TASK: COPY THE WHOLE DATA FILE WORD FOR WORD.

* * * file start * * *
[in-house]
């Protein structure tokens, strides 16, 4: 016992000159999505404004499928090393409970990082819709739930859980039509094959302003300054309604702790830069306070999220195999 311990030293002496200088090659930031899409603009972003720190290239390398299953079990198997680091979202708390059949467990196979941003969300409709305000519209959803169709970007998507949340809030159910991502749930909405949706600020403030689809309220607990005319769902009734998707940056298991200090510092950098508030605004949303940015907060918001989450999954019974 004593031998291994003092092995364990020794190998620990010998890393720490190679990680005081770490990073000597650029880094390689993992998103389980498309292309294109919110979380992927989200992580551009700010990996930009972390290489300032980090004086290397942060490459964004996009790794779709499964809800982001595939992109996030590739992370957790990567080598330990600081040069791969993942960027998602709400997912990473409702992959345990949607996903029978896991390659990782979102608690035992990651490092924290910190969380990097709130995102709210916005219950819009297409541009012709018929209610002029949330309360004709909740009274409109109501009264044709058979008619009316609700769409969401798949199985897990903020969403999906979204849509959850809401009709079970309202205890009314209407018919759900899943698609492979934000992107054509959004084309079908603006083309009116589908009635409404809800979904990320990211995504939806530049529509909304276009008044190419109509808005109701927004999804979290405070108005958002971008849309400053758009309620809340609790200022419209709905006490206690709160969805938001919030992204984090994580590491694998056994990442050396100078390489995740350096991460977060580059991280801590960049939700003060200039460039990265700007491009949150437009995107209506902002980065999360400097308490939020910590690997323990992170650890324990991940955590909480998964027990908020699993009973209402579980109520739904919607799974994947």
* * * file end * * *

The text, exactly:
[in-house]
């Protein structure tokens, strides 16, 4: 016992000159999505404004499928090393409970990082819709739930859980039509094959302003300054309604702790830069306070999220195999 311990030293002496200088090659930031899409603009972003720190290239390398299953079990198997680091979202708390059949467990196979941003969300409709305000519209959803169709970007998507949340809030159910991502749930909405949706600020403030689809309220607990005319769902009734998707940056298991200090510092950098508030605004949303940015907060918001989450999954019974 004593031998291994003092092995364990020794190998620990010998890393720490190679990680005081770490990073000597650029880094390689993992998103389980498309292309294109919110979380992927989200992580551009700010990996930009972390290489300032980090004086290397942060490459964004996009790794779709499964809800982001595939992109996030590739992370957790990567080598330990600081040069791969993942960027998602709400997912990473409702992959345990949607996903029978896991390659990782979102608690035992990651490092924290910190969380990097709130995102709210916005219950819009297409541009012709018929209610002029949330309360004709909740009274409109109501009264044709058979008619009316609700769409969401798949199985897990903020969403999906979204849509959850809401009709079970309202205890009314209407018919759900899943698609492979934000992107054509959004084309079908603006083309009116589908009635409404809800979904990320990211995504939806530049529509909304276009008044190419109509808005109701927004999804979290405070108005958002971008849309400053758009309620809340609790200022419209709905006490206690709160969805938001919030992204984090994580590491694998056994990442050396100078390489995740350096991460977060580059991280801590960049939700003060200039460039990265700007491009949150437009995107209506902002980065999360400097308490939020910590690997323990992170650890324990991940955590909480998964027990908020699993009973209402579980109520739904919607799974994947």